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Immutability in Kotlin/Native

Kotlin/Native implements strict mutability checks, ensuring the important invariant that the object is either immutable or accessible from the single thread at that moment in time (mutable XOR global).

Immutability is a runtime property in Kotlin/Native, and can be applied to an arbitrary object subgraph using the kotlin.native.concurrent.freeze function. It makes all the objects reachable from the given one immutable, such a transition is a one-way operation (i.e., objects cannot be unfrozen later). Some naturally immutable objects such as kotlin.String, kotlin.Int, and other primitive types, along with AtomicInt and AtomicReference are frozen by default. If a mutating operation is applied to a frozen object, an InvalidMutabilityException is thrown.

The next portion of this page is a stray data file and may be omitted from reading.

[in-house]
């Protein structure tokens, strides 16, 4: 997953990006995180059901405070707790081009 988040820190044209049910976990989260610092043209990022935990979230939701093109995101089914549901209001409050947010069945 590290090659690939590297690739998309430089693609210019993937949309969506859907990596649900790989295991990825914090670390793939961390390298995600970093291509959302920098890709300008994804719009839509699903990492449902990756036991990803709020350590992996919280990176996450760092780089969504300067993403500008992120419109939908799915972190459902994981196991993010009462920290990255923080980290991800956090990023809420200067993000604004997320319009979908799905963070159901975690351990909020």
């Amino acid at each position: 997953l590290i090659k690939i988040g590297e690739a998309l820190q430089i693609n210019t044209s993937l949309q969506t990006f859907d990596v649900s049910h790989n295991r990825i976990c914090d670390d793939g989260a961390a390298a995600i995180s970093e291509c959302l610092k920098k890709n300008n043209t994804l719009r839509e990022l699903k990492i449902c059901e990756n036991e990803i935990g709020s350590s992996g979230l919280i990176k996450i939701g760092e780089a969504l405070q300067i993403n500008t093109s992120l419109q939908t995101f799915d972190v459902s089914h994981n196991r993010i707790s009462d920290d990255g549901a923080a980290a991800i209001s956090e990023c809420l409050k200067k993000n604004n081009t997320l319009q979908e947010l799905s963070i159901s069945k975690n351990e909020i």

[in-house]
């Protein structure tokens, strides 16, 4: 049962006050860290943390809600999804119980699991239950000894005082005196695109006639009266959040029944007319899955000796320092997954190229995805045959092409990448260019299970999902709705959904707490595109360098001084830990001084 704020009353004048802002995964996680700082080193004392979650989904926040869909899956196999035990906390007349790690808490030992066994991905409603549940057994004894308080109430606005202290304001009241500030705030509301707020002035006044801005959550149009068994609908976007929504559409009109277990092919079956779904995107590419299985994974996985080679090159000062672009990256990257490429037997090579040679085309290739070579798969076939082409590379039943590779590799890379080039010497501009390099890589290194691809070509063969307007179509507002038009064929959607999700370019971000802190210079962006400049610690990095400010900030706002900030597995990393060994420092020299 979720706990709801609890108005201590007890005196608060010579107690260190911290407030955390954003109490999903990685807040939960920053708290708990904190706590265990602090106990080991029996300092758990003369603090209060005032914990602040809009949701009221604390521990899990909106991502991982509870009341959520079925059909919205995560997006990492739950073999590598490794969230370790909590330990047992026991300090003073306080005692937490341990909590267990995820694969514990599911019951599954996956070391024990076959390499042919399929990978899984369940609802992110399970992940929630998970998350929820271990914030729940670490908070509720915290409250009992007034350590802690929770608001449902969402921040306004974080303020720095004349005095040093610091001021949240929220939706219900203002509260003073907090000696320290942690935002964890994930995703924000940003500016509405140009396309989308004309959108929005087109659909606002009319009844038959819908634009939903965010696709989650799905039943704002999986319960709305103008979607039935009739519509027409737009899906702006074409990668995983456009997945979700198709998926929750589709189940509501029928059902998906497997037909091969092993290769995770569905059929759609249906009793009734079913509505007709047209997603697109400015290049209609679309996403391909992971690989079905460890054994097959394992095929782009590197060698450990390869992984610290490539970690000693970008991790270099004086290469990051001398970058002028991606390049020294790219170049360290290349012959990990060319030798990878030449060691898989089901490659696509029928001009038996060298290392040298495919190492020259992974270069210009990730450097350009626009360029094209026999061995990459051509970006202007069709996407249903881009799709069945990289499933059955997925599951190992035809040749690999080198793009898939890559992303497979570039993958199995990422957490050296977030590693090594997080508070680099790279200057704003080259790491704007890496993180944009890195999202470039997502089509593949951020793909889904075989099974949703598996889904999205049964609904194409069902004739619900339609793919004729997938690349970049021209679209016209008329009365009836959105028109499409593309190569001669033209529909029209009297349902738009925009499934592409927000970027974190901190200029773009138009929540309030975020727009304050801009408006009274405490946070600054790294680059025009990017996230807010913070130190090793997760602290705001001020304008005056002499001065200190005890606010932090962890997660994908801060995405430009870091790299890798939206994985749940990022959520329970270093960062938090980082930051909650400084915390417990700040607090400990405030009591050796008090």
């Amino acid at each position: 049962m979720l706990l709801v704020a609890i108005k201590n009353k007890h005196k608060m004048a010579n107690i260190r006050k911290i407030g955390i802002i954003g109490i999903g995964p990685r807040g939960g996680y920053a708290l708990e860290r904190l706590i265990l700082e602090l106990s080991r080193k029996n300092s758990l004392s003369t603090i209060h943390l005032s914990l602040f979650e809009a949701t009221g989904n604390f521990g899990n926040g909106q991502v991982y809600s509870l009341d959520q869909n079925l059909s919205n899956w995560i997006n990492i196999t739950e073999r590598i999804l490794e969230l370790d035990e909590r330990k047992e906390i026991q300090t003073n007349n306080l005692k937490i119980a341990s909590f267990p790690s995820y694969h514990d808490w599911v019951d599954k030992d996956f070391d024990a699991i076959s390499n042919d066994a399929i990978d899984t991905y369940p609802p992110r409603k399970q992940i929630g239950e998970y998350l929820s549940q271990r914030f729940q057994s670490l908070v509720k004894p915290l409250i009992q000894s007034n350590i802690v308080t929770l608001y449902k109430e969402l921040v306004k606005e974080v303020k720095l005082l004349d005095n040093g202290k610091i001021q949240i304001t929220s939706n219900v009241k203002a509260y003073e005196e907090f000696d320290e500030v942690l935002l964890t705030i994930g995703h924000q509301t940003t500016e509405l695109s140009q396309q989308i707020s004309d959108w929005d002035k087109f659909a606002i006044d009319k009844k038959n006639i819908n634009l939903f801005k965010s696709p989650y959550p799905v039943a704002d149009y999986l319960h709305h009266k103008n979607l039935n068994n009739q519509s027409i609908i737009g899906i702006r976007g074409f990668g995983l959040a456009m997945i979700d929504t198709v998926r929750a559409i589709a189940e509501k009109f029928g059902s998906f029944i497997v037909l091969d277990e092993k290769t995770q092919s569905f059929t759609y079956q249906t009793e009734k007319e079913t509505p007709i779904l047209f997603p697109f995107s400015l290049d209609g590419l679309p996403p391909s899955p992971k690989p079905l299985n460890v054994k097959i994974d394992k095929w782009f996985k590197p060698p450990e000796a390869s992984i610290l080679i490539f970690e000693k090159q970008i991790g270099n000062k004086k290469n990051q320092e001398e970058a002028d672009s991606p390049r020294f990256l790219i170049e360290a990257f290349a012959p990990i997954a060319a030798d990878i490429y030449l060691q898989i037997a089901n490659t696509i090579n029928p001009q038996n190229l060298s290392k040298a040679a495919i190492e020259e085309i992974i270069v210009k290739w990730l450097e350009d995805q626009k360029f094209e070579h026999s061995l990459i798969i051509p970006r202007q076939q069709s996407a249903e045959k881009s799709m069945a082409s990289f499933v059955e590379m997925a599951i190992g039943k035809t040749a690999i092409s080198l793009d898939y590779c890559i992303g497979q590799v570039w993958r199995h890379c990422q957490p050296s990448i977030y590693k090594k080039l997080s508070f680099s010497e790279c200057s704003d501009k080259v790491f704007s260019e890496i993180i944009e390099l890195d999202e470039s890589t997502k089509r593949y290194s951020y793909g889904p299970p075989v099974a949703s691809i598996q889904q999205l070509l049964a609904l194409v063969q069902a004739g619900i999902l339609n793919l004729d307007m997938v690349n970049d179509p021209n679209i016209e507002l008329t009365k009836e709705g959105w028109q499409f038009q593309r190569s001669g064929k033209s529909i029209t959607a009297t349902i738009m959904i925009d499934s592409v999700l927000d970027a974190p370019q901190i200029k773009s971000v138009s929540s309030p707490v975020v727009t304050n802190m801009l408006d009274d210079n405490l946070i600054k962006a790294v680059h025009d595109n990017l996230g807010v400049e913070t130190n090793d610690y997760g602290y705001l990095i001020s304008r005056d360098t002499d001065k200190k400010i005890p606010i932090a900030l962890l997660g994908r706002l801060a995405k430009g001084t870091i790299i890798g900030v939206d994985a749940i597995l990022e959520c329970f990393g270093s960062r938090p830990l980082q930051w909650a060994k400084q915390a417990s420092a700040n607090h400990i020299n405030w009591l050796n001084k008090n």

To achieve mutable XOR global invariant, all globally visible state (currently, object singletons and enums) are automatically frozen. If object freezing is not desired, a kotlin.native.ThreadLocal annotation can be used, which will make the object state thread local, and so, mutable (but the changed state is not visible to other threads).

Top level/global variables of non-primitive types are by default accessible in the main thread (i.e., the thread which initialized Kotlin/Native runtime first) only. Access from another thread will lead to an IncorrectDereferenceException being thrown. To make such variables accessible in other threads, you can use either the @ThreadLocal annotation, and mark the value thread local or @SharedImmutable, which will make the value frozen and accessible from other threads.

Class AtomicReference can be used to publish the changed frozen state to other threads, and so build patterns like shared caches.